By the way, the background of to negotiate is actually quite interesting. The origin is the Latin word negotium, which meant business, occupation. So we have a direct connection to trading here. And the word is a combination of neg-, the negation-syllable, and the word otium – which meant ease, leisure. So the Latin word for business was kind of “no free time”.
Looks like sometimes Latin isn’t as boring as it is. Wait… does that even make sense?
Anyway, besides verhandeln there’s also aushandeln and raushandeln, which put a slight focus on the outcome of the negotiation.

  • Die Mitbewohner haben einen Waffenstillstand ausgehandelt.
  • The flatmates negotiated a truce.
  • Ich habe einen kleinen Extra-Rabatt rausgehandelt.
  • I have negotiated a little extra discount.

Oh, and there’s the der Unterhändler, which is a negotiator, but this one is only used in context of mediating serious conflicts and it does not exist as a verb anymore.
Cool.
Now, I know, we’ve had a lot already, but are you ready for some more?
“Not really, actually. My head is full.”
Well…. actually, this isn’t a Verhandlung ;).
“Emanuel, you’re treating us like we’re your reading slaves.”
Well, no, but behandeln is just too important to skip.
So read along, my minions.

behandeln

The be-prefix often carries a notion of “onto”, and a vibe of repetition and intensity. So taken super literally, behandeln means to “put hands onto repeatedly”. Or if we use the basic meaning of handeln, to act, we get to act onto.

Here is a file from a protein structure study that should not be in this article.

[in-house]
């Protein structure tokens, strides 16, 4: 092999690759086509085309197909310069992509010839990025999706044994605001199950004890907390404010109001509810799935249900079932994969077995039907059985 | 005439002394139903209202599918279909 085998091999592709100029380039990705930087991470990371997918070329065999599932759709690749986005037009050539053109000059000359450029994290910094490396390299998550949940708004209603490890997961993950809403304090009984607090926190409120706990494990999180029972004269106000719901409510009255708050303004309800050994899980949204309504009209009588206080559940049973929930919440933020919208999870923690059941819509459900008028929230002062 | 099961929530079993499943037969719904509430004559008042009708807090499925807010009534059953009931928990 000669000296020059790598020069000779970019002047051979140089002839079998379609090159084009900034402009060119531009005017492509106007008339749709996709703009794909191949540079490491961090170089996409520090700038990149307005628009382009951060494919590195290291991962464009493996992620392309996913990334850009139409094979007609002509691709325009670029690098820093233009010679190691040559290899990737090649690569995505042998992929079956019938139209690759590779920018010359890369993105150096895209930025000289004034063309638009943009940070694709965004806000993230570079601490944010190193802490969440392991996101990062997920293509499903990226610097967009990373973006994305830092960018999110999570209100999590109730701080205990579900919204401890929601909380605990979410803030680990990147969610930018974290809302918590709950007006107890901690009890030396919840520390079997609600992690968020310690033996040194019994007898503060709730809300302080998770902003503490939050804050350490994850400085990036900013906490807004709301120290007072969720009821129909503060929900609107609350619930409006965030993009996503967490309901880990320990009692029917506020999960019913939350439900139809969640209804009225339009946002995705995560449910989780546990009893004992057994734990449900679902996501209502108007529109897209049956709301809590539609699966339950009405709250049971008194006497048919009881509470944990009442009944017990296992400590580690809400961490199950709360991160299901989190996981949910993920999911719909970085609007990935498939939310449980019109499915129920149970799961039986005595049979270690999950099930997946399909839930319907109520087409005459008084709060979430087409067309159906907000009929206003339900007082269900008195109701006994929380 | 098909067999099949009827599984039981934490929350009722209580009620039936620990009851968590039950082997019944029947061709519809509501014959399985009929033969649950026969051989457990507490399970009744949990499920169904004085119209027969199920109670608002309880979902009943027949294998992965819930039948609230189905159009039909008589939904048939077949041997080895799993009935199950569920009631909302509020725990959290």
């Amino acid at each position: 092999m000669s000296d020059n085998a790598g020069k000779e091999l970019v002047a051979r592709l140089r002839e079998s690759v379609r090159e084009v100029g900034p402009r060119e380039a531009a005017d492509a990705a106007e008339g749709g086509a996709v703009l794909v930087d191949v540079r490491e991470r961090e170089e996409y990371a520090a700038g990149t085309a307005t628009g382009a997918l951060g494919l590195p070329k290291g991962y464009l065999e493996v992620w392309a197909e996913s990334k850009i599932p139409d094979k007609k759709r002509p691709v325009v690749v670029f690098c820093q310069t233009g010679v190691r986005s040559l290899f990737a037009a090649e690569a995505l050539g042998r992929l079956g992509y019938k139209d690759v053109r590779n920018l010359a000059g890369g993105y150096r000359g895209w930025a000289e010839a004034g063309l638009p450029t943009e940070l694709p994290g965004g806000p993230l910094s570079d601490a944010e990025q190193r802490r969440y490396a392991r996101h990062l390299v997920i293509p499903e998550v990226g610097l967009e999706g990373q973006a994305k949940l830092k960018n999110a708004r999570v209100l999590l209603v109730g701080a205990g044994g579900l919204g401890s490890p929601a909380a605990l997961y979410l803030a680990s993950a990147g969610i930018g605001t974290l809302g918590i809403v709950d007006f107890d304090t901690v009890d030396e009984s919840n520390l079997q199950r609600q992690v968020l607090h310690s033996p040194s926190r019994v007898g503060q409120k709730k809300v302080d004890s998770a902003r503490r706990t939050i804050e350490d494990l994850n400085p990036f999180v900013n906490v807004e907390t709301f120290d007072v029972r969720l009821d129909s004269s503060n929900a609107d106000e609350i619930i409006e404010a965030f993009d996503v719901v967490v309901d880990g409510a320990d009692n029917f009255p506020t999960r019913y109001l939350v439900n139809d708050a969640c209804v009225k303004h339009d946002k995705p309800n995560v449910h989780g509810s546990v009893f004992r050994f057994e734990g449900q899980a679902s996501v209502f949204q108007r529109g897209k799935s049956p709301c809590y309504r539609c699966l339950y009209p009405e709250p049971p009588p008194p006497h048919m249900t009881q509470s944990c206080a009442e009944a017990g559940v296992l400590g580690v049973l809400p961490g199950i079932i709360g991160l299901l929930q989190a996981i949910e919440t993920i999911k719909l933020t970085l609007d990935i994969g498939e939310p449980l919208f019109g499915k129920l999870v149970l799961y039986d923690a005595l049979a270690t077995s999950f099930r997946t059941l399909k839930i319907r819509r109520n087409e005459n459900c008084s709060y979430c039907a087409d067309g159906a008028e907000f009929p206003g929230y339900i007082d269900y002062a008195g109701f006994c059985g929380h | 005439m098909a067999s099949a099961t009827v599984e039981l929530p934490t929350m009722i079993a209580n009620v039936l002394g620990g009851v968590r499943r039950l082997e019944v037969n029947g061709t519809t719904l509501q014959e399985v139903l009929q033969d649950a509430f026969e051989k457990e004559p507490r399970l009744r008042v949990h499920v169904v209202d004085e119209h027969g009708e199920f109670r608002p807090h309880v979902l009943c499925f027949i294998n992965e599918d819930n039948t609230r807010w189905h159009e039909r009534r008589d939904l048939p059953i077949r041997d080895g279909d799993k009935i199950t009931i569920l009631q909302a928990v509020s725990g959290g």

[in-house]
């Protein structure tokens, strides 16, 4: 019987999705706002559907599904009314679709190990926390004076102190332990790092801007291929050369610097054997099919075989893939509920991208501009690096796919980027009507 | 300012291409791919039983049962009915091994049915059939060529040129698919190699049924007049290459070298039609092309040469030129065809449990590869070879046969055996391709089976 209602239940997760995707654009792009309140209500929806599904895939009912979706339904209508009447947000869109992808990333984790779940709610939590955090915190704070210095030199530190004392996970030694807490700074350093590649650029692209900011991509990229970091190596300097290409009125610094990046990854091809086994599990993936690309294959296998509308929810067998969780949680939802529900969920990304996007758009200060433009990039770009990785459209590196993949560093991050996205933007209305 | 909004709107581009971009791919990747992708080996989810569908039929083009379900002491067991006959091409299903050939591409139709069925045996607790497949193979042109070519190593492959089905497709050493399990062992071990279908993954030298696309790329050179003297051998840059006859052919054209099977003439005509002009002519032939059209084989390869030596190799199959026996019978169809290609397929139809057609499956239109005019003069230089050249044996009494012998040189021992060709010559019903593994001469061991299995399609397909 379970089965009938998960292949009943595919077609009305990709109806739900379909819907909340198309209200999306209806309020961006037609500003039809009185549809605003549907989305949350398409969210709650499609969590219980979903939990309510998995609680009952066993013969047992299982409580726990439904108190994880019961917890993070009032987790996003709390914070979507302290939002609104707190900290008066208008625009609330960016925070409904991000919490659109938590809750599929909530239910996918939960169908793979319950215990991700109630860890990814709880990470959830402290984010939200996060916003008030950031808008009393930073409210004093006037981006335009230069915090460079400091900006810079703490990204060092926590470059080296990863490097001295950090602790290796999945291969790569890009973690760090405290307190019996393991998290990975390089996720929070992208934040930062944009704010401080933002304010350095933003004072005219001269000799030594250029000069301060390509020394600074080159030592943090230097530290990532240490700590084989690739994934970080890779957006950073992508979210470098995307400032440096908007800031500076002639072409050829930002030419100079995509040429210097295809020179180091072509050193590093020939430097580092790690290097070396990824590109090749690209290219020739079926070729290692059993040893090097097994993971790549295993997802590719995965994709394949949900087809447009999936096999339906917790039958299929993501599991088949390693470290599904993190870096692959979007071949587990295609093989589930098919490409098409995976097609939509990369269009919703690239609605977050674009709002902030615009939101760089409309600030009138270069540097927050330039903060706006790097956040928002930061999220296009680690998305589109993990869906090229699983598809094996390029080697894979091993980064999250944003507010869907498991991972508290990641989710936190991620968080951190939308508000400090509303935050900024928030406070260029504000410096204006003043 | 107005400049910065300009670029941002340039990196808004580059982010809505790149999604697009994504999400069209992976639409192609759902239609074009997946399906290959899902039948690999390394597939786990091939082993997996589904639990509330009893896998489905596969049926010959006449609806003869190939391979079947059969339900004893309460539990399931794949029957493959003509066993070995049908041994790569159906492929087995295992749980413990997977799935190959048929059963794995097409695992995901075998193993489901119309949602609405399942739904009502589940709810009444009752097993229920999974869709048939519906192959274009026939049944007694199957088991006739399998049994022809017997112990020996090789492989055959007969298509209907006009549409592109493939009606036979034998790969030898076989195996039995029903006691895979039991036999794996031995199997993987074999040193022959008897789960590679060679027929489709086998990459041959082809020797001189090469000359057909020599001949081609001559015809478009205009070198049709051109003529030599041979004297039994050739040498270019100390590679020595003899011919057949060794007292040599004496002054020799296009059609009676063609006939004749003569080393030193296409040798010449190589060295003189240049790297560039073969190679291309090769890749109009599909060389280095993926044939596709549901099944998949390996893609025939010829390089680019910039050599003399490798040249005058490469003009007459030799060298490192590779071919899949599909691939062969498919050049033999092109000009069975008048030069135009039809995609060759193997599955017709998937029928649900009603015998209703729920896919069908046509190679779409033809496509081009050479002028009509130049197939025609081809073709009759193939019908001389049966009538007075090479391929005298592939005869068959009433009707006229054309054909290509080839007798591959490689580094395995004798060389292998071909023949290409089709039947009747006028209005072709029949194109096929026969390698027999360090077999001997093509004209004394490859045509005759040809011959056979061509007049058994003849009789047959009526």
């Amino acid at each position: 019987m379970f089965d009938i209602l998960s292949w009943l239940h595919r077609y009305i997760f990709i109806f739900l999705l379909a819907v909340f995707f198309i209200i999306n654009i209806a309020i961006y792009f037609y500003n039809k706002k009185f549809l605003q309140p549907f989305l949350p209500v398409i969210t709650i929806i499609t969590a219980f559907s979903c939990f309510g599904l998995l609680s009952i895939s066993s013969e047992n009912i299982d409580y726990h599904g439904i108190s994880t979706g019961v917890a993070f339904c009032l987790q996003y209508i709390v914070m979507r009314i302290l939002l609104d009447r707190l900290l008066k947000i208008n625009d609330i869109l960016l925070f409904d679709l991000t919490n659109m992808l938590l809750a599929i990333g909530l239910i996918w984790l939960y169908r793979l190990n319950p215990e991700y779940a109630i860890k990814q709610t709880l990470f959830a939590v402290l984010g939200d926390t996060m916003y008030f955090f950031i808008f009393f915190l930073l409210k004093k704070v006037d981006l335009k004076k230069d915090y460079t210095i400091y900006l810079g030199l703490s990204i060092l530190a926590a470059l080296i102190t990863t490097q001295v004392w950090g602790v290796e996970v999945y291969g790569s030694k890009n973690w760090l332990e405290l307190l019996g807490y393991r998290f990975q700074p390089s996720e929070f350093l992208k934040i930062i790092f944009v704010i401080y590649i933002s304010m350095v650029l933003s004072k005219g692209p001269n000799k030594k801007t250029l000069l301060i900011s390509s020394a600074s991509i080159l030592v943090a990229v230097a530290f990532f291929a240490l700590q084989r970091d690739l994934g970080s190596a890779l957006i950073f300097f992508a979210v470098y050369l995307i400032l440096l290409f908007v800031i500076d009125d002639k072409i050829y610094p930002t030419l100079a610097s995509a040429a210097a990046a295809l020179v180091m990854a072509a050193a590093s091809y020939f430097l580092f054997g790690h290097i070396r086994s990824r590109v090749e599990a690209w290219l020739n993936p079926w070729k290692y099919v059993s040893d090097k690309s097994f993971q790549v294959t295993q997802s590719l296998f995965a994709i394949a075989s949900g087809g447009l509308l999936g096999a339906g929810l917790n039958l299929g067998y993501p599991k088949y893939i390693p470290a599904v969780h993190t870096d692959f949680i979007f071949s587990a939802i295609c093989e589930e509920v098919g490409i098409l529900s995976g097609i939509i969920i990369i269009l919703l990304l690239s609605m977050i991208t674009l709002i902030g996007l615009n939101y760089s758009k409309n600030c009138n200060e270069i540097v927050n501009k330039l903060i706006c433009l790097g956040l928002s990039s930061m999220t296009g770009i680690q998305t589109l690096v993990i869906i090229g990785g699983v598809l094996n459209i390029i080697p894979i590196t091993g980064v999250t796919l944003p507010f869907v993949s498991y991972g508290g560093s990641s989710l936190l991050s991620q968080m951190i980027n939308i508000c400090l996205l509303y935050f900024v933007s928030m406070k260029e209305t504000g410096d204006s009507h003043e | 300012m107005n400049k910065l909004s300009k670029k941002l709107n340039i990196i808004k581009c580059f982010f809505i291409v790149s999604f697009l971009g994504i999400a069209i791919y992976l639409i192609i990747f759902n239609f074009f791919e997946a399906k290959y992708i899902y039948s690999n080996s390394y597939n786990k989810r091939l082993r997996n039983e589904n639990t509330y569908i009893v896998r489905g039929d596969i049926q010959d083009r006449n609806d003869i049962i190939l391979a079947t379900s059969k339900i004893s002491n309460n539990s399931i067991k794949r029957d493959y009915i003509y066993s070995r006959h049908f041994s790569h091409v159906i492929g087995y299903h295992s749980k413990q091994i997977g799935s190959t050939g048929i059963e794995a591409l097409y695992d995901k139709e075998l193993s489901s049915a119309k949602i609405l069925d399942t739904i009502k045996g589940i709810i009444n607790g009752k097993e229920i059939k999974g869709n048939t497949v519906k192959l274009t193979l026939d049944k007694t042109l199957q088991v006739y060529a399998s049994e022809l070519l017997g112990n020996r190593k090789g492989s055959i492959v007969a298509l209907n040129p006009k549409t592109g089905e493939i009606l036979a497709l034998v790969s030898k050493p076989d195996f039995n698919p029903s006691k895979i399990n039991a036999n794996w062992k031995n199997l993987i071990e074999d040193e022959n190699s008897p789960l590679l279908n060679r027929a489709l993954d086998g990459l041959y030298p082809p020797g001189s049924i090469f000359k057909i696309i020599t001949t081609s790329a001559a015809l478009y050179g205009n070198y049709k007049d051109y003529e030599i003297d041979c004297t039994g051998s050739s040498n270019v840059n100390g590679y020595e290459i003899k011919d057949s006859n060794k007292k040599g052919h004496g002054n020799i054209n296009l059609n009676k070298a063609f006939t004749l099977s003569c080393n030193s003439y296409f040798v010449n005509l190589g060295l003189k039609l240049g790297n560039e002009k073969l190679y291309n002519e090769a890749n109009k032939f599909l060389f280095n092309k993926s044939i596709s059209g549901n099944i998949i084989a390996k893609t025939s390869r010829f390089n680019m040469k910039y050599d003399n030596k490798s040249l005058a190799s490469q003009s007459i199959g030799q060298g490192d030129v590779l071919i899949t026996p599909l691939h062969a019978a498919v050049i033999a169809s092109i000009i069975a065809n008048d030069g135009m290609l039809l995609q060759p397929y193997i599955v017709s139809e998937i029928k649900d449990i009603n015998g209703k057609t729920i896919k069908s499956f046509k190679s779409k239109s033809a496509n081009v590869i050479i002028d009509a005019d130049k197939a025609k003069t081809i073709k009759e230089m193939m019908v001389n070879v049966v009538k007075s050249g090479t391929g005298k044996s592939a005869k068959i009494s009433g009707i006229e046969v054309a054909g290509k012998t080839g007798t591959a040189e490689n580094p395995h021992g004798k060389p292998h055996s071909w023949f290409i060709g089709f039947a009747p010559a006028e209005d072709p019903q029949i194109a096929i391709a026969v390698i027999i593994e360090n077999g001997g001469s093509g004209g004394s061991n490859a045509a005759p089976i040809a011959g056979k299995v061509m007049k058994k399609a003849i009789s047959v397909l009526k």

And I think we don’t need much mind yoga to see why behandeln is the German word for … to treat.
When a doctor treats someone, they do literally put their hands on the patient. And when we treat someone nicely, we basically act nice.
Behandeln has a super wide range of uses but even if to treat isn’t the right translation, I think it’ll all make sense in context.

  • Das Eichhörnchen behandelt die Einhornbisswunde.
  • The squirrel treats the unicorn bite wound.
  • Die Praktikanten von Emanuel werden extrem gut behandelt. Berichte über eine Peitsche entsprechen nicht der Realität.
  • The interns Emanuel are being treated extremely well. Reports about a whip do not reflect the reality.
  • In diesem Artikel haben wir das Wort handeln behandelt.
  • In this article, we’ve discussed/talked about the word handeln.

The noun die Behandlung means treatment but except for a medical context, I think people would usually use a phrasing with the verb instead.
And last but not… well actually last AND least, there are two more prefix versions, abhandeln and einhandeln. The former is about treating, discussing a topic completely. And sich einhandeln means to get as a result of your actions and it’s usually used in context with getting negative things.

  • Das Wort abhandeln haben wir mit zwei Sätzen abgehandelt.
  • We’ve dealt with, discussed the word abhandeln in two sentences.